Living Bridges of Northern India

[The Meghalaya region of northern India is home to some amazing bridges. This is a repost of one of the most interesting and beautiful examples of living and useful art I've ever come across. It bears another run]

A living bridge [photo: Timothy Allen]

Going through the pictures I found on the internet, I couldn't help but imagine hobbits using these bridges. Literary and movie references point to the fact that they built their homes and structures as organically as possible, living and blending their structures into nature so well that they became part of the landscape. Unlike hobbits these bridges actually exist. Bridges around the world, constructed of steel and concrete, have a kind of beauty, these bridges are beautiful in an entirely different way. 

[photo: Timothy Allen]

[photo: Timothy Allen]
During monsoon season the Meghalaya region of northern India is said to be the wettest place on earth. Bridges build of materials available to them - wood or woven vines - would decay and rot quickly in the humid conditions. The living bridges only grow stronger with time.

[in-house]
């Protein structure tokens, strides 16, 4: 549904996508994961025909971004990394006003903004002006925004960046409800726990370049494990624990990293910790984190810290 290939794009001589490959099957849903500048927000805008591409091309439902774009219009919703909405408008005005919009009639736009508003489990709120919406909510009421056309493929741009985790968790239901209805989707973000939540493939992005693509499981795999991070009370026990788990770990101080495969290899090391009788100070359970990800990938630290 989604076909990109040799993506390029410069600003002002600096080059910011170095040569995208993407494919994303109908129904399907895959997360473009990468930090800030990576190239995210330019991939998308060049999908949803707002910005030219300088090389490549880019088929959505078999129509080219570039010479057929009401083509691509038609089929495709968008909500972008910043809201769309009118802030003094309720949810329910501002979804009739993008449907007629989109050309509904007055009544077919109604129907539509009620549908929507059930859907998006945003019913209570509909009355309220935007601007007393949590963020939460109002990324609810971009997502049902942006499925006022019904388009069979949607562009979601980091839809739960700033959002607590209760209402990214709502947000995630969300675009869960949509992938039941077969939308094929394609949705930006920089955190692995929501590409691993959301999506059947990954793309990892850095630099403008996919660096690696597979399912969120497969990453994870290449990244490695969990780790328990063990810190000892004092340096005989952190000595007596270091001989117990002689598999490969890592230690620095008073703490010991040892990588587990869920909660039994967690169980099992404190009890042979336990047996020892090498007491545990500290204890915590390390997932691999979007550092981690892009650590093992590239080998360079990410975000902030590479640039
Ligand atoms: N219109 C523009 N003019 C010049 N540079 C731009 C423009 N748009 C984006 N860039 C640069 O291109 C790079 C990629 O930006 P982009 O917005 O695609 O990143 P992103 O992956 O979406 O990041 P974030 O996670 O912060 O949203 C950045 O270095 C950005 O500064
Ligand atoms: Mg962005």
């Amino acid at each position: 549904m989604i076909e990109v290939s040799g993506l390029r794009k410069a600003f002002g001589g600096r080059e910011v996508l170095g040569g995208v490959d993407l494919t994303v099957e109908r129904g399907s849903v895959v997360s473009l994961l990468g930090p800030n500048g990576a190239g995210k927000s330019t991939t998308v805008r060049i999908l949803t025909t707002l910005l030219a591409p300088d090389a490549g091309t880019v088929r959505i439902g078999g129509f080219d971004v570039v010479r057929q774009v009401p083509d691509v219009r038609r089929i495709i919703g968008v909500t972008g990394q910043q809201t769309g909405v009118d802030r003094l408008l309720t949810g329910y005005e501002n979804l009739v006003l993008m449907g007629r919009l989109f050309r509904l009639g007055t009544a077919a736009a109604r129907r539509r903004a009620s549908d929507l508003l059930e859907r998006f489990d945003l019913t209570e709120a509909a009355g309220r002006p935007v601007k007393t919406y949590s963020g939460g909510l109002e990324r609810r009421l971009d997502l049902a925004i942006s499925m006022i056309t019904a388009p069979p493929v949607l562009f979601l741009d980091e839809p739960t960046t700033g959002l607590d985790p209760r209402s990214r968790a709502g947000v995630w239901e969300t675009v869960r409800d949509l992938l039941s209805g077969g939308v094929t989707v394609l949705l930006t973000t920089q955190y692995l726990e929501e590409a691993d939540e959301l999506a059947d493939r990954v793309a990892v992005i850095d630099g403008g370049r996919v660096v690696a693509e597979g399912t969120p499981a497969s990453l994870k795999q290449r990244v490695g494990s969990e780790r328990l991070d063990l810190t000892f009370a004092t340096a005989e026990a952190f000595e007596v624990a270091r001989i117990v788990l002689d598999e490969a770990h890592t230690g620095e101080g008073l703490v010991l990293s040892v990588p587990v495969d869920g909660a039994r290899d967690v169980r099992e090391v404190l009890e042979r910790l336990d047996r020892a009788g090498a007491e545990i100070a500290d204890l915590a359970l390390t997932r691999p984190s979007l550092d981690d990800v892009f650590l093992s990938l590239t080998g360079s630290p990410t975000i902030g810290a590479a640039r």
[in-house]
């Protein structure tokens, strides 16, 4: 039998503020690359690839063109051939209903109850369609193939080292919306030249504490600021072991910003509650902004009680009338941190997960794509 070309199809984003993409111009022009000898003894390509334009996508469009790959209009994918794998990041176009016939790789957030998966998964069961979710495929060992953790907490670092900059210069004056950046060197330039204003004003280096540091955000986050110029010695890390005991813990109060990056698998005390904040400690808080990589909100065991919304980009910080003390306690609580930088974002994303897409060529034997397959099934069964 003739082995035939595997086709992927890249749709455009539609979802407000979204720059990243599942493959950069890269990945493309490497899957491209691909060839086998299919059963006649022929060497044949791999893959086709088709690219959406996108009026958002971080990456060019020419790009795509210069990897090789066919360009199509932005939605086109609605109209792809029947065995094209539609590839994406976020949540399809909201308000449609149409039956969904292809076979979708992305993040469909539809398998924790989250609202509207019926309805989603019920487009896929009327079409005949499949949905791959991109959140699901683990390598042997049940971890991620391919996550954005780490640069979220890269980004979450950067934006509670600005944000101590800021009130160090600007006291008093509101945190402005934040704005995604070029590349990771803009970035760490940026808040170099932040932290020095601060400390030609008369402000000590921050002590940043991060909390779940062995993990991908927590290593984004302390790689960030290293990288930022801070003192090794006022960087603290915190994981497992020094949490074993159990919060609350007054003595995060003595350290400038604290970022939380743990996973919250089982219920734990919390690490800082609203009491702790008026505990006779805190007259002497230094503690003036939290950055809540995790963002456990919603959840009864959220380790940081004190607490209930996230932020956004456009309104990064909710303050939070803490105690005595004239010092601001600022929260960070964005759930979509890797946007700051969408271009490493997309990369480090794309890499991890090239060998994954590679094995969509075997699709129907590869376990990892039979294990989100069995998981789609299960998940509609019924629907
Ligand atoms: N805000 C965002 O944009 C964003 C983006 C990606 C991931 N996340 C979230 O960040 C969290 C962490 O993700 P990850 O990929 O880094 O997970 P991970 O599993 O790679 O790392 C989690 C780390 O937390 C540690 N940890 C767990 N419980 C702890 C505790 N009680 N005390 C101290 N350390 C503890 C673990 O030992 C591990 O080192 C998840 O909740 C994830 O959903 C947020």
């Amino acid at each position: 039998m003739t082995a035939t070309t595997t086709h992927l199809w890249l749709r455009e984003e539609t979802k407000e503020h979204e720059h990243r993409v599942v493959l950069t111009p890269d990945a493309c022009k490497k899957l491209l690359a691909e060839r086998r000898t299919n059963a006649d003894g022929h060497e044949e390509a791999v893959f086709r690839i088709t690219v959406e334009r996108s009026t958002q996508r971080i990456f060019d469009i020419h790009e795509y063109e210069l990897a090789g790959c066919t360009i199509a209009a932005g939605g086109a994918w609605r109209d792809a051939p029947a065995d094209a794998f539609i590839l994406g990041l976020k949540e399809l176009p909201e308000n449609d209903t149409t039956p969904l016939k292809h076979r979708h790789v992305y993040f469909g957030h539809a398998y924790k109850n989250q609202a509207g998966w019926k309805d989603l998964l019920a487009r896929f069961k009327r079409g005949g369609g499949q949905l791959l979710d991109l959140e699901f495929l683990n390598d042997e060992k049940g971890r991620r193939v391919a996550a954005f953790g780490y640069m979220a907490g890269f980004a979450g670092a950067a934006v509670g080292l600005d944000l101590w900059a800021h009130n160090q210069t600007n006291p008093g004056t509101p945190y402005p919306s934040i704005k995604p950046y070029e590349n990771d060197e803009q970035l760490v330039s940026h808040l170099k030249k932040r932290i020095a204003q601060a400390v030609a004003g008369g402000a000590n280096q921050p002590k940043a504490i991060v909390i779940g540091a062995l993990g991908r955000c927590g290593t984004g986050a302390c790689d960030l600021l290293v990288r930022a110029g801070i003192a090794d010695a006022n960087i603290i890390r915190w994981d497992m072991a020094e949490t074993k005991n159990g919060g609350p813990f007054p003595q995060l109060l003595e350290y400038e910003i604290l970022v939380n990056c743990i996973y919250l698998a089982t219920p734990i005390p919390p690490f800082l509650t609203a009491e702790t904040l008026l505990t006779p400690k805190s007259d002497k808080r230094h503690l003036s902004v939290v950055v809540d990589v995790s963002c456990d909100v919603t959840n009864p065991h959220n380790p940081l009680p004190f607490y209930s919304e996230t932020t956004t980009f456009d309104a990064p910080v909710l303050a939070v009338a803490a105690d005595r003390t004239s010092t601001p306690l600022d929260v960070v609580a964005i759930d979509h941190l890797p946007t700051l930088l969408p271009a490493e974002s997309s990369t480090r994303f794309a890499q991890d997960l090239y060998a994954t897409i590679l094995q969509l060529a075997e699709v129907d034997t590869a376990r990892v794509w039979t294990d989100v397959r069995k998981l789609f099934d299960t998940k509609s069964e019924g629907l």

Ficus Elastica tree

The Ficus Elastica tree is a kind of rubber tree that has aerial or secondary roots. These are the trees growing along the river banks in the Meghalaya region of India. The local engineers use hollow betal tree logs to train aerial roots and branches in the direction they are needed to form the bridge structure. Once the tree roots have grown long enough, the builders allow the root to come in contact with the earth on the other side of the river and anchor there.

The bridge's structure is filled in by training branches and roots to form the body of the bridge and the bridges even handrails.

A bridge trainer at work [photo: Timothy Allen]

[photo: Timothy Allen]

This is bridge formed around a rock cliff face [photo: Timothy Allen]

In some places the bridges are so steep they're ladders
[photo: Timothy Allen]

[photo: Timothy Allen]

Living ladder [photo: Timothy Allen]

[photo: Timothy Allen]

As you can imagine the planning for these bridges and the actual bridge formation take ten or fifteen years to become fully functional. Unlike other bridges, these structures grow stronger with time and some are said to be over 500 years old. Also, bridge maintenance is minimal as they leave the growing and maturing to the host trees. 

Larger bridges are over 30m (100 ft) and can hold up to 50 people.


Unknown said...

Wonderfull ficus, greeting from Belgium

Frimmy said...

Hello Retriever, and welcome.


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